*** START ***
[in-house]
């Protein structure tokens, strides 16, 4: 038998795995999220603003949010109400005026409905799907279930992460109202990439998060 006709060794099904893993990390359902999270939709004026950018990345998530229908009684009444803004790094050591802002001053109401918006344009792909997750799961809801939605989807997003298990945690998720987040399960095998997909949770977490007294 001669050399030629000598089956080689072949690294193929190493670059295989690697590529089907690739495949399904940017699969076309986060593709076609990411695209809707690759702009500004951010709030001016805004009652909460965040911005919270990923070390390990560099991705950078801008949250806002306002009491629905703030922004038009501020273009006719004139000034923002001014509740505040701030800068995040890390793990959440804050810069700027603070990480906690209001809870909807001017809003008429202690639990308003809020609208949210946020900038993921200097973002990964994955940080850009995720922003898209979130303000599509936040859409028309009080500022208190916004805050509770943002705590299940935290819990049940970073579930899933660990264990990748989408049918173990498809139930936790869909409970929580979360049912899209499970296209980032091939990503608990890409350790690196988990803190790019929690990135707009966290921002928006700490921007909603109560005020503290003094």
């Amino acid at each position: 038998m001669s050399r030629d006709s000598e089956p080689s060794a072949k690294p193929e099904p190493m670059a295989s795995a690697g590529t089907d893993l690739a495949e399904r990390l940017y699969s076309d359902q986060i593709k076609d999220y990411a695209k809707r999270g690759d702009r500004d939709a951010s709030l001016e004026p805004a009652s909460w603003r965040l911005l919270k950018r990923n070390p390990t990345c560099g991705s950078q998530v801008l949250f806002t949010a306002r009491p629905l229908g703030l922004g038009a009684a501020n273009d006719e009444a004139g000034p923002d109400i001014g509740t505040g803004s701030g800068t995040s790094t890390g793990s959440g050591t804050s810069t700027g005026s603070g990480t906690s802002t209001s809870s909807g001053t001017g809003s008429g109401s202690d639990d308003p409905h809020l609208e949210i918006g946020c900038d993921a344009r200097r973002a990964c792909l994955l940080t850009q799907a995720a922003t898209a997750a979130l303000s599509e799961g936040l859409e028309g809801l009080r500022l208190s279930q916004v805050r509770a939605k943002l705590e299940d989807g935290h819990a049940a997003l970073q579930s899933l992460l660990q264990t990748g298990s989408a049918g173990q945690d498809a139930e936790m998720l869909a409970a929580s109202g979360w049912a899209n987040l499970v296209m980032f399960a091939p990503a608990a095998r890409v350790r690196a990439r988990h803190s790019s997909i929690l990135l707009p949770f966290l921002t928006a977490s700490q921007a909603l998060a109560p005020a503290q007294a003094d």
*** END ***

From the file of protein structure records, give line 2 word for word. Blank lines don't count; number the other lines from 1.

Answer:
């Protein structure tokens, strides 16, 4: 038998795995999220603003949010109400005026409905799907279930992460109202990439998060 006709060794099904893993990390359902999270939709004026950018990345998530229908009684009444803004790094050591802002001053109401918006344009792909997750799961809801939605989807997003298990945690998720987040399960095998997909949770977490007294 001669050399030629000598089956080689072949690294193929190493670059295989690697590529089907690739495949399904940017699969076309986060593709076609990411695209809707690759702009500004951010709030001016805004009652909460965040911005919270990923070390390990560099991705950078801008949250806002306002009491629905703030922004038009501020273009006719004139000034923002001014509740505040701030800068995040890390793990959440804050810069700027603070990480906690209001809870909807001017809003008429202690639990308003809020609208949210946020900038993921200097973002990964994955940080850009995720922003898209979130303000599509936040859409028309009080500022208190916004805050509770943002705590299940935290819990049940970073579930899933660990264990990748989408049918173990498809139930936790869909409970929580979360049912899209499970296209980032091939990503608990890409350790690196988990803190790019929690990135707009966290921002928006700490921007909603109560005020503290003094």